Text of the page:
A cardinal, intractable symptom of neuropathic pain is mechanical allodynia, pain caused by innocuous stimuli via low-threshold mechanoreceptors such as Aβ fibers. However, the mechanism by which Aβ fiber-derived signals are converted to pain remains incompletely understood. Here we identify a subset of inhibitory interneurons in the spinal dorsal horn (SDH) operated by adeno-associated viral vectors incorporating a neuropeptide Y promoter (AAV-NpyP+) and show that specific ablation or silencing of AAV-NpyP+ SDH interneurons converted touch-sensing Aβ fiber-derived signals to morphine-resistant pain-like behavioral responses. AAV-NpyP+ neurons received excitatory inputs from Aβ fibers and transmitted inhibitory GABA signals to lamina I neurons projecting to the brain. In a model of neuropathic pain developed by peripheral nerve injury, AAV-NpyP+ neurons exhibited deeper resting membrane potentials, and their excitation by Aβ fibers was impaired. Conversely, chemogenetic activation of AAV-NpyP+ neurons in nerve-injured rats reversed Aβ fiber-derived neuropathic pain-like behavior that was shown to be morphine-resistant and reduced pathological neuronal activation of superficial SDH including lamina I. These findings suggest that identified inhibitory SDH interneurons that act as a critical brake on conversion of touch-sensing Aβ fiber signals into pain-like behavioral responses. Thus, enhancing activity of these neurons may offer a novel strategy for treating neuropathic allodynia.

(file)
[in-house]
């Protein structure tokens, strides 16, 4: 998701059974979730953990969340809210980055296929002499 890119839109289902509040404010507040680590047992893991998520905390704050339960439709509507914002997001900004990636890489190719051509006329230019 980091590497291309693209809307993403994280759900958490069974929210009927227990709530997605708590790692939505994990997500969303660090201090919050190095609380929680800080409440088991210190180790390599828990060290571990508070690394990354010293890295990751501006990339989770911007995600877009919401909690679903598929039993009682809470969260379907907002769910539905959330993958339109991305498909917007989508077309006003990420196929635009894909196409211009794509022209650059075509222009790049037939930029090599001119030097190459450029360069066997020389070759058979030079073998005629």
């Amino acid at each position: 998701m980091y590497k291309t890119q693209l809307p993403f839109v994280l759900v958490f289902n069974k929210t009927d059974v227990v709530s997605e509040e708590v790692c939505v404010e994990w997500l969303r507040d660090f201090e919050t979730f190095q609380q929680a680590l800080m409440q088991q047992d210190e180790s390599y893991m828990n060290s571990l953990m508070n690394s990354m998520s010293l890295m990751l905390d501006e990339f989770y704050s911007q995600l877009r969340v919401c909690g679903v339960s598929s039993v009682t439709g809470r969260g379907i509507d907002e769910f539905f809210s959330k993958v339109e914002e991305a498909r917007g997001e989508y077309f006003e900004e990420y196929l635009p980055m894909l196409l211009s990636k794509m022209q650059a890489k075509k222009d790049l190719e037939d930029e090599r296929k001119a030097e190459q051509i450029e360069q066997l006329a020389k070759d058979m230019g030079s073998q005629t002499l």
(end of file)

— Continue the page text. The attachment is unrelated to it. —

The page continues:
|Journal||Proceedings of the National Academy of Sciences of the United States of America|
|Publication status||Published - Jan 19 2021|
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